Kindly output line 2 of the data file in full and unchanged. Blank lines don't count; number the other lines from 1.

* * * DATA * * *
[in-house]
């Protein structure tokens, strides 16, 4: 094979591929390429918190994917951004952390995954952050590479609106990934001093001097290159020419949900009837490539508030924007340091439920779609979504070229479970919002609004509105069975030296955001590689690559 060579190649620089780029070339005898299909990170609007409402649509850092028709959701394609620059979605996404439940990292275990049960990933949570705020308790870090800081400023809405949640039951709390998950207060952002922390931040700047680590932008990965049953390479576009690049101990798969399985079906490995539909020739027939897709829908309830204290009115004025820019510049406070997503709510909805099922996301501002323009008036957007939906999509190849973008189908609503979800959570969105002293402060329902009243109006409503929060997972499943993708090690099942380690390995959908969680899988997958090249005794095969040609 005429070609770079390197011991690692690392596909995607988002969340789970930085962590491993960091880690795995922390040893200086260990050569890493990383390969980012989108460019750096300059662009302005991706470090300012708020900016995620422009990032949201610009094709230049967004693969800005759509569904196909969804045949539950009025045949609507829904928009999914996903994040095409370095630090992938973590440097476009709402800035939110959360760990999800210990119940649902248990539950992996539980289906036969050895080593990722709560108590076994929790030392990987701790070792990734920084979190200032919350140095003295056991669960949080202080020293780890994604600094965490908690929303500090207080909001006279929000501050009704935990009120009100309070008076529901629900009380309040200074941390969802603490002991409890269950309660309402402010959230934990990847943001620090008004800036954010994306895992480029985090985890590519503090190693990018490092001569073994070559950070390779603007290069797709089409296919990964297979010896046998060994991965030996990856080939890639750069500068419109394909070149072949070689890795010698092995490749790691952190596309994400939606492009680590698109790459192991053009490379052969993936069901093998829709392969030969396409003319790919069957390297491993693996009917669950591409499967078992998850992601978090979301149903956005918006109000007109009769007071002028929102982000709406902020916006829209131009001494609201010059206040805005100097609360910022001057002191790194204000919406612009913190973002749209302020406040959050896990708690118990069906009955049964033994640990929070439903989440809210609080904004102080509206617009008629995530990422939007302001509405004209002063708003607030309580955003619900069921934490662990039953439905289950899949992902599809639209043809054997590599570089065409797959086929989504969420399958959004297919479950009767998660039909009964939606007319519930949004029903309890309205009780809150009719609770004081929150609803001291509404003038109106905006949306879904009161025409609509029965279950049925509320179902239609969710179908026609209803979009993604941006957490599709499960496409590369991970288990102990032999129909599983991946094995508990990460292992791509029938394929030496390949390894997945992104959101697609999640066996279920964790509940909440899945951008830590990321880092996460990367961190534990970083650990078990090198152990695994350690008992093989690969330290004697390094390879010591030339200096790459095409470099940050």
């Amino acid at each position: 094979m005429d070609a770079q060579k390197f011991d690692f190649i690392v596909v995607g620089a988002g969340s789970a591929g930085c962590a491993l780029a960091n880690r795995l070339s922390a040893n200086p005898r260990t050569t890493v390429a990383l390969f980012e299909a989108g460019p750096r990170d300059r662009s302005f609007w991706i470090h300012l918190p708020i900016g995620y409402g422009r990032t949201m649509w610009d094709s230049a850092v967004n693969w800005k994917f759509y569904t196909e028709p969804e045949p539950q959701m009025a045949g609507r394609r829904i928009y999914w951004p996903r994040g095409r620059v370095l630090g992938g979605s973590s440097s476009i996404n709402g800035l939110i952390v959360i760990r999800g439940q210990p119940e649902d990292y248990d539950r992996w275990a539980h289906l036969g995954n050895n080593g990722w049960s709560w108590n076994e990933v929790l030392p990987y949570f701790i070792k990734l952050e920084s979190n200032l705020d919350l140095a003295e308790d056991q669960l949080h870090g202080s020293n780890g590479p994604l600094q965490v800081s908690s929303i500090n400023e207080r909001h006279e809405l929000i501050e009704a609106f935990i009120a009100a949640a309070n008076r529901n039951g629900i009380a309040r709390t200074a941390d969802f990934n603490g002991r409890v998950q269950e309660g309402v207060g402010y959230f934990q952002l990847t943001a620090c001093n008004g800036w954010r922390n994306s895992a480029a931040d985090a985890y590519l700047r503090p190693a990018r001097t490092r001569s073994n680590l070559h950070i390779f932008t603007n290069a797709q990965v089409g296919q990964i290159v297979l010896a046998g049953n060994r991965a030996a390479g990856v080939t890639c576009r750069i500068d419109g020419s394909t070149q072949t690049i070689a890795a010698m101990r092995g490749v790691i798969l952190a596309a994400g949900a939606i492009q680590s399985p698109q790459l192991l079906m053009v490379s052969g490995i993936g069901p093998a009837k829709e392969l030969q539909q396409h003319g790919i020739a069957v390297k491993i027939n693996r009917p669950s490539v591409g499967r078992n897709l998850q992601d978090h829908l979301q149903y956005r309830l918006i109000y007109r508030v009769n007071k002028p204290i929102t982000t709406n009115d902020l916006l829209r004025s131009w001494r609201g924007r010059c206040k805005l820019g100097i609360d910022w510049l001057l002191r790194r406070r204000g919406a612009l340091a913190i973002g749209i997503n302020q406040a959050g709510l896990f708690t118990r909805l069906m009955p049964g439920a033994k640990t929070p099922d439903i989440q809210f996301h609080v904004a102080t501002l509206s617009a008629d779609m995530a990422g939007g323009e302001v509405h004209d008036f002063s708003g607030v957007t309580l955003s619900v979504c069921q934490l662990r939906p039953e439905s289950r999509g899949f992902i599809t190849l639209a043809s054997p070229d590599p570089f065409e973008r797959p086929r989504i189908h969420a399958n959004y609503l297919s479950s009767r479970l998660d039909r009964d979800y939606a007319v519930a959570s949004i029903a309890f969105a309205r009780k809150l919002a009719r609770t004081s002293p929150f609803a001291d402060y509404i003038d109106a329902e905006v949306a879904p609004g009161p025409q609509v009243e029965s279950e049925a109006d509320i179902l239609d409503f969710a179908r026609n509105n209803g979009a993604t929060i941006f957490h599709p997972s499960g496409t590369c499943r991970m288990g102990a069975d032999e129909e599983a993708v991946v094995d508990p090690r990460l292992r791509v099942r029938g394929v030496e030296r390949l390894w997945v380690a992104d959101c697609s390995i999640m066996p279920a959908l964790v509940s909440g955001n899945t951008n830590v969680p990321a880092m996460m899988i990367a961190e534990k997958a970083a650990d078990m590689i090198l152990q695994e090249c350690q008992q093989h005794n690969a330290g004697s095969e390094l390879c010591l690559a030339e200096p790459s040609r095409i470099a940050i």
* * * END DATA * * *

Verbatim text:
């Protein structure tokens, strides 16, 4: 094979591929390429918190994917951004952390995954952050590479609106990934001093001097290159020419949900009837490539508030924007340091439920779609979504070229479970919002609004509105069975030296955001590689690559 060579190649620089780029070339005898299909990170609007409402649509850092028709959701394609620059979605996404439940990292275990049960990933949570705020308790870090800081400023809405949640039951709390998950207060952002922390931040700047680590932008990965049953390479576009690049101990798969399985079906490995539909020739027939897709829908309830204290009115004025820019510049406070997503709510909805099922996301501002323009008036957007939906999509190849973008189908609503979800959570969105002293402060329902009243109006409503929060997972499943993708090690099942380690390995959908969680899988997958090249005794095969040609 005429070609770079390197011991690692690392596909995607988002969340789970930085962590491993960091880690795995922390040893200086260990050569890493990383390969980012989108460019750096300059662009302005991706470090300012708020900016995620422009990032949201610009094709230049967004693969800005759509569904196909969804045949539950009025045949609507829904928009999914996903994040095409370095630090992938973590440097476009709402800035939110959360760990999800210990119940649902248990539950992996539980289906036969050895080593990722709560108590076994929790030392990987701790070792990734920084979190200032919350140095003295056991669960949080202080020293780890994604600094965490908690929303500090207080909001006279929000501050009704935990009120009100309070008076529901629900009380309040200074941390969802603490002991409890269950309660309402402010959230934990990847943001620090008004800036954010994306895992480029985090985890590519503090190693990018490092001569073994070559950070390779603007290069797709089409296919990964297979010896046998060994991965030996990856080939890639750069500068419109394909070149072949070689890795010698092995490749790691952190596309994400939606492009680590698109790459192991053009490379052969993936069901093998829709392969030969396409003319790919069957390297491993693996009917669950591409499967078992998850992601978090979301149903956005918006109000007109009769007071002028929102982000709406902020916006829209131009001494609201010059206040805005100097609360910022001057002191790194204000919406612009913190973002749209302020406040959050896990708690118990069906009955049964033994640990929070439903989440809210609080904004102080509206617009008629995530990422939007302001509405004209002063708003607030309580955003619900069921934490662990039953439905289950899949992902599809639209043809054997590599570089065409797959086929989504969420399958959004297919479950009767998660039909009964939606007319519930949004029903309890309205009780809150009719609770004081929150609803001291509404003038109106905006949306879904009161025409609509029965279950049925509320179902239609969710179908026609209803979009993604941006957490599709499960496409590369991970288990102990032999129909599983991946094995508990990460292992791509029938394929030496390949390894997945992104959101697609999640066996279920964790509940909440899945951008830590990321880092996460990367961190534990970083650990078990090198152990695994350690008992093989690969330290004697390094390879010591030339200096790459095409470099940050």